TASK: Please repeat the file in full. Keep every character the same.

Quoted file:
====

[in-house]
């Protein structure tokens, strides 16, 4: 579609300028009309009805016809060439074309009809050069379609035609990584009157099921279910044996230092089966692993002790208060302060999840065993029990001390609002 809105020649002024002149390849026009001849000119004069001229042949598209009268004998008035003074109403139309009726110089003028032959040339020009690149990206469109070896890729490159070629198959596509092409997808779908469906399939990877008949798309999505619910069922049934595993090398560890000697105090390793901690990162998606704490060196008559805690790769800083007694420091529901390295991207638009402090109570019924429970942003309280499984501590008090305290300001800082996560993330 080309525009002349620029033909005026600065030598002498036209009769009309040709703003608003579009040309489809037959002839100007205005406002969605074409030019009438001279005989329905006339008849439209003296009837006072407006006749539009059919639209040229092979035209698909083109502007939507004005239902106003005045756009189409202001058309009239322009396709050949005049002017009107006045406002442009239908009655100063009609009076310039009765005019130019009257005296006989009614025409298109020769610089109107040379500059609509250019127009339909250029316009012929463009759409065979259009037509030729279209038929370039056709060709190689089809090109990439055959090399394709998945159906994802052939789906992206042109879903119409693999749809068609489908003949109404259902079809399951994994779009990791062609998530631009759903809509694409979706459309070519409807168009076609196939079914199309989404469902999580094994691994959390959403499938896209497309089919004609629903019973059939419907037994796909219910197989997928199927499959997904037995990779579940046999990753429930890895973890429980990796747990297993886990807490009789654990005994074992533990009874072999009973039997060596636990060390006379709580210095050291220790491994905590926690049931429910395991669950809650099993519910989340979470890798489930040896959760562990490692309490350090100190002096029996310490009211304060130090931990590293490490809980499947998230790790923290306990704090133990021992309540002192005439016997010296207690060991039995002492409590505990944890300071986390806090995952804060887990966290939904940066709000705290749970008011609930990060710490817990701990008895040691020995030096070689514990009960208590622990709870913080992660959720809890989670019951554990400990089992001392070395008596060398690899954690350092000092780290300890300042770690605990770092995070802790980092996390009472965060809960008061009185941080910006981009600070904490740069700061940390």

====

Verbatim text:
[in-house]
């Protein structure tokens, strides 16, 4: 579609300028009309009805016809060439074309009809050069379609035609990584009157099921279910044996230092089966692993002790208060302060999840065993029990001390609002 809105020649002024002149390849026009001849000119004069001229042949598209009268004998008035003074109403139309009726110089003028032959040339020009690149990206469109070896890729490159070629198959596509092409997808779908469906399939990877008949798309999505619910069922049934595993090398560890000697105090390793901690990162998606704490060196008559805690790769800083007694420091529901390295991207638009402090109570019924429970942003309280499984501590008090305290300001800082996560993330 080309525009002349620029033909005026600065030598002498036209009769009309040709703003608003579009040309489809037959002839100007205005406002969605074409030019009438001279005989329905006339008849439209003296009837006072407006006749539009059919639209040229092979035209698909083109502007939507004005239902106003005045756009189409202001058309009239322009396709050949005049002017009107006045406002442009239908009655100063009609009076310039009765005019130019009257005296006989009614025409298109020769610089109107040379500059609509250019127009339909250029316009012929463009759409065979259009037509030729279209038929370039056709060709190689089809090109990439055959090399394709998945159906994802052939789906992206042109879903119409693999749809068609489908003949109404259902079809399951994994779009990791062609998530631009759903809509694409979706459309070519409807168009076609196939079914199309989404469902999580094994691994959390959403499938896209497309089919004609629903019973059939419907037994796909219910197989997928199927499959997904037995990779579940046999990753429930890895973890429980990796747990297993886990807490009789654990005994074992533990009874072999009973039997060596636990060390006379709580210095050291220790491994905590926690049931429910395991669950809650099993519910989340979470890798489930040896959760562990490692309490350090100190002096029996310490009211304060130090931990590293490490809980499947998230790790923290306990704090133990021992309540002192005439016997010296207690060991039995002492409590505990944890300071986390806090995952804060887990966290939904940066709000705290749970008011609930990060710490817990701990008895040691020995030096070689514990009960208590622990709870913080992660959720809890989670019951554990400990089992001392070395008596060398690899954690350092000092780290300890300042770690605990770092995070802790980092996390009472965060809960008061009185941080910006981009600070904490740069700061940390």